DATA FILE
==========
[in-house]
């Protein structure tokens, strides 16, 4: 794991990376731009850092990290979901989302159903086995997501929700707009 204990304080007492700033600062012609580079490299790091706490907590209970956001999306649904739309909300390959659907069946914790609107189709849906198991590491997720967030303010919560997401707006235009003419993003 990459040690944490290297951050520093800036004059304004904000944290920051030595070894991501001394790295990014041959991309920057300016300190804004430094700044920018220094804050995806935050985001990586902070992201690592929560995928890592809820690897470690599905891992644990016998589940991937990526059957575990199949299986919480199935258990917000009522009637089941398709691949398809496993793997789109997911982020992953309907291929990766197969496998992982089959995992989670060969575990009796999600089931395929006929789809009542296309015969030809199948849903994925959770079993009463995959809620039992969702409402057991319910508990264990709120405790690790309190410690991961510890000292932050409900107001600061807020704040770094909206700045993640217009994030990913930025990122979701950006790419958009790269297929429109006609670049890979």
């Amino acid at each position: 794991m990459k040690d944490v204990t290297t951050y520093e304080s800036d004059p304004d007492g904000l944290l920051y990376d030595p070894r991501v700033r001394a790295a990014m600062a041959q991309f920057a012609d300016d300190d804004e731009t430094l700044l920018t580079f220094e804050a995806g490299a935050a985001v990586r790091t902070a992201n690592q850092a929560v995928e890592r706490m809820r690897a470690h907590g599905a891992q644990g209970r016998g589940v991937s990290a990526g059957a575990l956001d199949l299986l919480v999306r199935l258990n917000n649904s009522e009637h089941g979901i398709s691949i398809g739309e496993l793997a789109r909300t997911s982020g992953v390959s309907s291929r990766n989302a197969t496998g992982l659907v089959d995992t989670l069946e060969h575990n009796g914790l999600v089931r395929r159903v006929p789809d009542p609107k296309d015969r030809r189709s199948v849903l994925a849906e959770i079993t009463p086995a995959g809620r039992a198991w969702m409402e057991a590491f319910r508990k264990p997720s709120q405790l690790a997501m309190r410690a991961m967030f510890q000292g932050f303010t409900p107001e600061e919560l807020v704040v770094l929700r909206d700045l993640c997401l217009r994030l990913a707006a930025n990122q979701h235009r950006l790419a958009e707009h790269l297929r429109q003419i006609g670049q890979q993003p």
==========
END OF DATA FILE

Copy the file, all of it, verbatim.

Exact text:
[in-house]
């Protein structure tokens, strides 16, 4: 794991990376731009850092990290979901989302159903086995997501929700707009 204990304080007492700033600062012609580079490299790091706490907590209970956001999306649904739309909300390959659907069946914790609107189709849906198991590491997720967030303010919560997401707006235009003419993003 990459040690944490290297951050520093800036004059304004904000944290920051030595070894991501001394790295990014041959991309920057300016300190804004430094700044920018220094804050995806935050985001990586902070992201690592929560995928890592809820690897470690599905891992644990016998589940991937990526059957575990199949299986919480199935258990917000009522009637089941398709691949398809496993793997789109997911982020992953309907291929990766197969496998992982089959995992989670060969575990009796999600089931395929006929789809009542296309015969030809199948849903994925959770079993009463995959809620039992969702409402057991319910508990264990709120405790690790309190410690991961510890000292932050409900107001600061807020704040770094909206700045993640217009994030990913930025990122979701950006790419958009790269297929429109006609670049890979």
């Amino acid at each position: 794991m990459k040690d944490v204990t290297t951050y520093e304080s800036d004059p304004d007492g904000l944290l920051y990376d030595p070894r991501v700033r001394a790295a990014m600062a041959q991309f920057a012609d300016d300190d804004e731009t430094l700044l920018t580079f220094e804050a995806g490299a935050a985001v990586r790091t902070a992201n690592q850092a929560v995928e890592r706490m809820r690897a470690h907590g599905a891992q644990g209970r016998g589940v991937s990290a990526g059957a575990l956001d199949l299986l919480v999306r199935l258990n917000n649904s009522e009637h089941g979901i398709s691949i398809g739309e496993l793997a789109r909300t997911s982020g992953v390959s309907s291929r990766n989302a197969t496998g992982l659907v089959d995992t989670l069946e060969h575990n009796g914790l999600v089931r395929r159903v006929p789809d009542p609107k296309d015969r030809r189709s199948v849903l994925a849906e959770i079993t009463p086995a995959g809620r039992a198991w969702m409402e057991a590491f319910r508990k264990p997720s709120q405790l690790a997501m309190r410690a991961m967030f510890q000292g932050f303010t409900p107001e600061e919560l807020v704040v770094l929700r909206d700045l993640c997401l217009r994030l990913a707006a930025n990122q979701h235009r950006l790419a958009e707009h790269l297929r429109q003419i006609g670049q890979q993003p």